Radiotherapy Related Research
Including proton, photon and MR-Linac research
Radiotherapy involves the the use of photon or charged particle beams to kill cancer cells, and is a very effective treatment with nearly 50% of people receiving a form of radiotherapy at some point during cancer treatment. Radiotherapy related research is a large and active field in Manchester, with groups investigating new technologies and treatments that can be used to improve the accuracy of beams leading to fewer side effects, as well as investigate new treatment combinations to improve outcomes for patients with cancer.
Radiotherapy research in Manchester dates back over 100 years and is the birthplace of nuclear physics. Pioneer Nuclear Physicist and 1908 Nobel Prize winner Ernest Rutherford performed his pivotal experiments in Manchester between 1914 and 1919 becoming the first person to create an artificial nuclear reaction in laboratories at the university. His discovery established the idea of atomic structure and would be pivotal to later research into the use of radiation in treatments.
Manchester is also home to many other radiotherapy research world-leading or practice-influencing discoveries. The Manchester Method used to calculate radiotherapy dose was developed here by Ralston Paterson, Herbert Parker and others in the 1930s. Manchester was also a contributing party to the introduction of image-guided, intensity modulated radiotherapy and stereotactic ablative body radiotherapy into routine clinical practice. More recently, The Christie is now home to advanced techniques including the MR-Linac, proton beam therapy, paving the way for advanced, targeted radiotherapy from one of the largest radiotherapy research hubs in the world.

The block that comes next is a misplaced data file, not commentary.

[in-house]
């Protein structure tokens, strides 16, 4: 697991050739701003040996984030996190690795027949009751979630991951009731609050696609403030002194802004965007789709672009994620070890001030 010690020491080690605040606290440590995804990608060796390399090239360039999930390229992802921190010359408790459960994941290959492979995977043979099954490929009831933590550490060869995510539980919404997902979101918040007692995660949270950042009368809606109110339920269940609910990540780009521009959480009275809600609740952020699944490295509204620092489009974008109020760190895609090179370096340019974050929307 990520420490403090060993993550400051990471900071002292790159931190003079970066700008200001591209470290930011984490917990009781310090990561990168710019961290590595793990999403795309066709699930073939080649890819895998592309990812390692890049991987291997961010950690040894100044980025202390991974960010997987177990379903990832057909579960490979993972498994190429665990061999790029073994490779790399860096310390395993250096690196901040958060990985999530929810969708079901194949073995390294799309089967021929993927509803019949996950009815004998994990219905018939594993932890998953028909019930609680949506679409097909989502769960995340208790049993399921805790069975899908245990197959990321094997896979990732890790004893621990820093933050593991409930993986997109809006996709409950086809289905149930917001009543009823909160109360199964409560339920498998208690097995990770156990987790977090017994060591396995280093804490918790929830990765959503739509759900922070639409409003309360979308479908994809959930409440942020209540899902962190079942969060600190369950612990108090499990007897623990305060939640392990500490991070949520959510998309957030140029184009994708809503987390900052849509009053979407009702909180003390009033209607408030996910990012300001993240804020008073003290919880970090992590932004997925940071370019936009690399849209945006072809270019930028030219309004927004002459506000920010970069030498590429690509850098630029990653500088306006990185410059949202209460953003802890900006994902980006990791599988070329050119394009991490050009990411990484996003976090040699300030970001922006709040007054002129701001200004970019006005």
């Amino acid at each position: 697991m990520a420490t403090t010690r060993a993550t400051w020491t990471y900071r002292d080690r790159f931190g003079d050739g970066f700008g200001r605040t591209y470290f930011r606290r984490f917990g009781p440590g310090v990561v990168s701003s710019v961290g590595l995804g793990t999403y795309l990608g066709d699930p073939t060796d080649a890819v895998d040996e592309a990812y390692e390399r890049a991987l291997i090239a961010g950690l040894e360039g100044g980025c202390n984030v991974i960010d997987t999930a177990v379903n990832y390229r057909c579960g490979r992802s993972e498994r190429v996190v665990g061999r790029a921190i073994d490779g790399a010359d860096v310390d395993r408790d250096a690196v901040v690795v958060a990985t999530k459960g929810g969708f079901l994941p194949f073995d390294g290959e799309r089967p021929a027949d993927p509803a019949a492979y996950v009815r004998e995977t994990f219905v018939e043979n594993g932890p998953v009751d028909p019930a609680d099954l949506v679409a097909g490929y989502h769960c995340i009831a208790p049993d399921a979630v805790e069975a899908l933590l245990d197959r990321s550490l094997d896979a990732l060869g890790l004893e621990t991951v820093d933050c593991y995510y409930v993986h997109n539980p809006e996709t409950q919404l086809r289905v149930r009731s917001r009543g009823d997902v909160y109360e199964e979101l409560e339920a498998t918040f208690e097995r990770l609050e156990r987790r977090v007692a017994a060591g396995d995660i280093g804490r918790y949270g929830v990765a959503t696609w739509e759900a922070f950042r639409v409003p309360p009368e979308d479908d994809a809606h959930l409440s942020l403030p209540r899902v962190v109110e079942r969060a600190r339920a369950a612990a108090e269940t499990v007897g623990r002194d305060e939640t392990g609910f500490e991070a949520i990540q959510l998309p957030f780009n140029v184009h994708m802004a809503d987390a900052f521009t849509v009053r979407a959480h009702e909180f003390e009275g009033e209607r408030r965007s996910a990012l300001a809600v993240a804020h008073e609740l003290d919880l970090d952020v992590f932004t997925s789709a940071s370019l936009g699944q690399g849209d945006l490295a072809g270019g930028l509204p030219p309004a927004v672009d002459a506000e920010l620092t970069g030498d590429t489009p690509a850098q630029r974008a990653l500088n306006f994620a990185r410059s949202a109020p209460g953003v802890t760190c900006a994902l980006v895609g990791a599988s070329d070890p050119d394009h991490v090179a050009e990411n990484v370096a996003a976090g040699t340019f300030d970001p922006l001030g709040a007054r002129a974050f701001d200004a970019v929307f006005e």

Pioneering Radiotherapy Research
Manchester researchers are continuously pushing the boundaries of radiotherapy research. Radiotherapy research is now focused on image-guided radiotherapy, proton therapy, radiobiology, imaging, theragnostics and radiotherapy-immunotherapy combinations, enabled by cutting-edge facilities at The Christie NHS Foundation Trust. Activities are split over six key research areas.
Cancer Research UK RadNet Manchester was established in 2019 as part fo a national radiotherapy research network. RadNet Manchester is a £16.5m Radiation Research Unit in collaboration with The Christie with researchers working to develop an externally collaborative “One Manchester” approach to cancer team science in radiotherapy-related research.
Critical step forward for radiotherapy with a new method to treat cancer
Shorter radiotherapy course reduces risk of bladder cancer returning
Working to develop an internationally leading radiotherapy physics programme.
Investigating the underlying immunological mechanisms in responses and resistance to radiotherapy and immuno-oncology (IO) combinations.